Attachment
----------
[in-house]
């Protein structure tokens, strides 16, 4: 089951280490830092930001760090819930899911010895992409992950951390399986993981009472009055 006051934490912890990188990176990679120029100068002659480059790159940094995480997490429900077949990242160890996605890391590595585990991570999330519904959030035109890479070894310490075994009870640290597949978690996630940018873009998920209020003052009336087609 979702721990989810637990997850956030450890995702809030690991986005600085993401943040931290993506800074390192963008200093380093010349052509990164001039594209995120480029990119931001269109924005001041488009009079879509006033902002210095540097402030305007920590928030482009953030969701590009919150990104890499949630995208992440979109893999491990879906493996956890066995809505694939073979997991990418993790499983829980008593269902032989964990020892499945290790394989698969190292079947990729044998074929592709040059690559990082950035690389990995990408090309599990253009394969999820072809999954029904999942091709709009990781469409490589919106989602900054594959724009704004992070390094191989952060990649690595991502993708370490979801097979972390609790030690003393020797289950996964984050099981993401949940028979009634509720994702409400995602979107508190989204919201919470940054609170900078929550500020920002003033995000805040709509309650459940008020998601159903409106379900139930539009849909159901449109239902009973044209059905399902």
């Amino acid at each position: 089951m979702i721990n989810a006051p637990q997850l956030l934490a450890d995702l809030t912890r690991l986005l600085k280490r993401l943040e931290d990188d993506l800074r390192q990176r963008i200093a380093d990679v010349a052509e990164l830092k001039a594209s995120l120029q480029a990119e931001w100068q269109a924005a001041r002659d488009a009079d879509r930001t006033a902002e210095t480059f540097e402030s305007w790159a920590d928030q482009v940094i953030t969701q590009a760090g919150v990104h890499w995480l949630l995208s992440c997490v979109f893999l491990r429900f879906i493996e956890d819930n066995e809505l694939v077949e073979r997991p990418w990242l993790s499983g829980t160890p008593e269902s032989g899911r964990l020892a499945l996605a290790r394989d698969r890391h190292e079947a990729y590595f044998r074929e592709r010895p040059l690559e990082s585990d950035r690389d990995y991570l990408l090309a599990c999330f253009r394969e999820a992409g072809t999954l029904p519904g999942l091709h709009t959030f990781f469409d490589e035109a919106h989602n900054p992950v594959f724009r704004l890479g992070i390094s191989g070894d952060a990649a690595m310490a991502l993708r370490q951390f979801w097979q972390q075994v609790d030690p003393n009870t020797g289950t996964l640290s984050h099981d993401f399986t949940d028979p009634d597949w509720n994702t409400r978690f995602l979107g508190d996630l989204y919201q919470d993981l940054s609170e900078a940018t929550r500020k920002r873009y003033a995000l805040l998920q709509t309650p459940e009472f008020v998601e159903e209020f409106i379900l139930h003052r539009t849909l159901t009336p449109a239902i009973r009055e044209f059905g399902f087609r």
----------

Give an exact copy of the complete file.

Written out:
[in-house]
């Protein structure tokens, strides 16, 4: 089951280490830092930001760090819930899911010895992409992950951390399986993981009472009055 006051934490912890990188990176990679120029100068002659480059790159940094995480997490429900077949990242160890996605890391590595585990991570999330519904959030035109890479070894310490075994009870640290597949978690996630940018873009998920209020003052009336087609 979702721990989810637990997850956030450890995702809030690991986005600085993401943040931290993506800074390192963008200093380093010349052509990164001039594209995120480029990119931001269109924005001041488009009079879509006033902002210095540097402030305007920590928030482009953030969701590009919150990104890499949630995208992440979109893999491990879906493996956890066995809505694939073979997991990418993790499983829980008593269902032989964990020892499945290790394989698969190292079947990729044998074929592709040059690559990082950035690389990995990408090309599990253009394969999820072809999954029904999942091709709009990781469409490589919106989602900054594959724009704004992070390094191989952060990649690595991502993708370490979801097979972390609790030690003393020797289950996964984050099981993401949940028979009634509720994702409400995602979107508190989204919201919470940054609170900078929550500020920002003033995000805040709509309650459940008020998601159903409106379900139930539009849909159901449109239902009973044209059905399902």
């Amino acid at each position: 089951m979702i721990n989810a006051p637990q997850l956030l934490a450890d995702l809030t912890r690991l986005l600085k280490r993401l943040e931290d990188d993506l800074r390192q990176r963008i200093a380093d990679v010349a052509e990164l830092k001039a594209s995120l120029q480029a990119e931001w100068q269109a924005a001041r002659d488009a009079d879509r930001t006033a902002e210095t480059f540097e402030s305007w790159a920590d928030q482009v940094i953030t969701q590009a760090g919150v990104h890499w995480l949630l995208s992440c997490v979109f893999l491990r429900f879906i493996e956890d819930n066995e809505l694939v077949e073979r997991p990418w990242l993790s499983g829980t160890p008593e269902s032989g899911r964990l020892a499945l996605a290790r394989d698969r890391h190292e079947a990729y590595f044998r074929e592709r010895p040059l690559e990082s585990d950035r690389d990995y991570l990408l090309a599990c999330f253009r394969e999820a992409g072809t999954l029904p519904g999942l091709h709009t959030f990781f469409d490589e035109a919106h989602n900054p992950v594959f724009r704004l890479g992070i390094s191989g070894d952060a990649a690595m310490a991502l993708r370490q951390f979801w097979q972390q075994v609790d030690p003393n009870t020797g289950t996964l640290s984050h099981d993401f399986t949940d028979p009634d597949w509720n994702t409400r978690f995602l979107g508190d996630l989204y919201q919470d993981l940054s609170e900078a940018t929550r500020k920002r873009y003033a995000l805040l998920q709509t309650p459940e009472f008020v998601e159903e209020f409106i379900l139930h003052r539009t849909l159901t009336p449109a239902i009973r009055e044209f059905g399902f087609r």